I’m not aware of any other way to gain money back apart from what @Alderms suggested.

If the companies have all gone bust then I’m unsure if you could look at any other avenue to regain any money… maybe someone else knows more. You could go after the owners directly perhaps but honesty I’m not sure how successful that would be or if the fact the money was put through a crowd funding ‘investment’ site basically screws you.

It’s a lot.

1 Like

Hi
Thanks for your reply

There is a method of claiming money owed to you and I don’t see why I shouldn’t be be able to do this if certain companies are still in operation such as filmore and Union. However I’m reluctant to waste more money even if it’s just a £100 filing a Statutory declaration through the courts I can’t seem to get a an answer ASDA whether I’m likely to get any luck from it. I think the point is you have to take action before they go into complete liquidation.

To be fair I have been looking through my emails and investments I actually still have 6 company still operating but but 11 I’ve gone into liquidation or are threatening to to some of them were obviously small companies but I still didn’t want to just give money away to help a few scientists because you the Hobby for a few years. Top so the remaining 6 are mainly promising 326 x returns and does they are currently operating apparently successfully I may be able to get my money back but whether it’s worth the stress and worry and disillusion well it’s not unless I get a significant profit. I think the lesson I’ve learnt is don’t go for Small companies just because they seem ethical or well intentioned. They should be actively operating not making promises that they are one step away from having a marketable product because that’s just rubbish in most cases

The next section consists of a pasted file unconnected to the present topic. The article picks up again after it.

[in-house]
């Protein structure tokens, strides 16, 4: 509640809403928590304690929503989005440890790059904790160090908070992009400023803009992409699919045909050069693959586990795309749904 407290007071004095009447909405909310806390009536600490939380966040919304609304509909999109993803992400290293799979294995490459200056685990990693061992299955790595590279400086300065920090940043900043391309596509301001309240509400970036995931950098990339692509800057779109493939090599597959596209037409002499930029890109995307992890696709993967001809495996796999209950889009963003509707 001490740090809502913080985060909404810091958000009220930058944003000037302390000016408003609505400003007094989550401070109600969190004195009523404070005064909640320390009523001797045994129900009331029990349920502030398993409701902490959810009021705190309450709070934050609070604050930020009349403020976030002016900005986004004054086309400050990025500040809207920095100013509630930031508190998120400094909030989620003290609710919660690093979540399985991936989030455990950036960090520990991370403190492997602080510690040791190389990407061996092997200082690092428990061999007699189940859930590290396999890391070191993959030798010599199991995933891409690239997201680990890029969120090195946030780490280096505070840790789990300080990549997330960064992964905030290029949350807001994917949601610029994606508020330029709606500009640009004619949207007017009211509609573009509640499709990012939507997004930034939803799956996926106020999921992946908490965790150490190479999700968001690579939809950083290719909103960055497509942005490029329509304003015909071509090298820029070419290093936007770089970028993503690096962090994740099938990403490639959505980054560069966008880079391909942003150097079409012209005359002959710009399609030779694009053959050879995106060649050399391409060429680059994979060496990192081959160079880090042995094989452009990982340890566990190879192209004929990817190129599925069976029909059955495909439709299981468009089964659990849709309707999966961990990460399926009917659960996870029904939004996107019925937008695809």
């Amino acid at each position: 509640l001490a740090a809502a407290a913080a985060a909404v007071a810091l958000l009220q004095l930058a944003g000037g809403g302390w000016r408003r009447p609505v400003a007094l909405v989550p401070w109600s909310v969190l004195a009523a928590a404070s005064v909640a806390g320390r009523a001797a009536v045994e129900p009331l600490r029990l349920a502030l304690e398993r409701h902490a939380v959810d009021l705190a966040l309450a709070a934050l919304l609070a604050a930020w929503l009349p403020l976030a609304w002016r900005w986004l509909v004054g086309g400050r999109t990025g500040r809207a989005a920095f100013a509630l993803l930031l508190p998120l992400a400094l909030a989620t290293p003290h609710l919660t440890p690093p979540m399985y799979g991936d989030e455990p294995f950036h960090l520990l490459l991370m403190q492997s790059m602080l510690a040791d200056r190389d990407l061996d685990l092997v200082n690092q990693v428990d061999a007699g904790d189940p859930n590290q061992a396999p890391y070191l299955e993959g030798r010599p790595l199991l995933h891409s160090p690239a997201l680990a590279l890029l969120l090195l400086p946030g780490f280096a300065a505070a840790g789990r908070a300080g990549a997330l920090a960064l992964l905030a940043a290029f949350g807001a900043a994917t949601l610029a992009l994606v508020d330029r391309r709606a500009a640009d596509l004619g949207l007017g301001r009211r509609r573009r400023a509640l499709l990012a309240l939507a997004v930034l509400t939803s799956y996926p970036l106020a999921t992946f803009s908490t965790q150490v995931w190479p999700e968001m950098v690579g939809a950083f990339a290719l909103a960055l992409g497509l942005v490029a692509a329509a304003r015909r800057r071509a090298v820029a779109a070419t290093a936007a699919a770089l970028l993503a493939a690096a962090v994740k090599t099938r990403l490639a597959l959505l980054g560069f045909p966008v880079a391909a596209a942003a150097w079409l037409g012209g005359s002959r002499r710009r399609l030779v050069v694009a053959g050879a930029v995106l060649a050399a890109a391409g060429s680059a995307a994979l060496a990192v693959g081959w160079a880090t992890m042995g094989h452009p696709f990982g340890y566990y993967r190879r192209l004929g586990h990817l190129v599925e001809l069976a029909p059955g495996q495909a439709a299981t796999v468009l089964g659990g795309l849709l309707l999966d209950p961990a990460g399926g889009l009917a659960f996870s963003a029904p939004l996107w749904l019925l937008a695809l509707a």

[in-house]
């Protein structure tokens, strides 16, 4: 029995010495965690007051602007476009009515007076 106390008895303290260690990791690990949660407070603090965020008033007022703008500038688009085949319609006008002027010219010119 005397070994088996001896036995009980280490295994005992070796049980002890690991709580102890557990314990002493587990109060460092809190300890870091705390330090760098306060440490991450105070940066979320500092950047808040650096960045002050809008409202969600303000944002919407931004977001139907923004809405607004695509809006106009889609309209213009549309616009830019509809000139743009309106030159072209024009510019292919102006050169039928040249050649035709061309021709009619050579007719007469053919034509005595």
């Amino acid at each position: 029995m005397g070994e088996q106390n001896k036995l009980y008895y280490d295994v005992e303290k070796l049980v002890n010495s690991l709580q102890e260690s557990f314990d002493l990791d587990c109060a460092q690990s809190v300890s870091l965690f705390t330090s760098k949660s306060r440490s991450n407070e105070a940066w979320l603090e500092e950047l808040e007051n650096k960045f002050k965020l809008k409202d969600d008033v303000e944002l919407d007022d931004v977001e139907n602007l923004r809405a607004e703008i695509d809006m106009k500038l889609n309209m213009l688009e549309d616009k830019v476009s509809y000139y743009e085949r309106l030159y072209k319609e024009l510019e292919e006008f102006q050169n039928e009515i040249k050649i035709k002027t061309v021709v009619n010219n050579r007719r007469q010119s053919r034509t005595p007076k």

Regards
Francesca

Ouch. Startups fail a lot. And no, there’s basically nothing you can do as a small shareholder. Shareholders are last in line when it comes to company failure. Generally, there is nothing left.

Maybe you can add your list of failed companies to the Crowdfunding graveyard thread. It’s 100+ posts long.

I never invest in restaurants. Peter Thiel uses them as an example of an industry to avoid due to its highly competitive nature.

2 Likes

I also found that crowdcube is particularly poor in this regard as they have no secondary market I can find. They keep talking about one but never seem to get there. Seedrs at least does provide a secondary market so you have a chance of selling to another investor if you wish.

If you filled in EIS forms when you made the investment you can claim some of it back as loss relief

When I look at the businesses on Crowdcube, I try to imagine them as a large successful business in a few years, most of the time I just can’t image that happening. 95% of them are doomed from the start. I’m very picky about what I invest in, and so far I’ve had one successful exit and all of the rest are still trading. No failures yet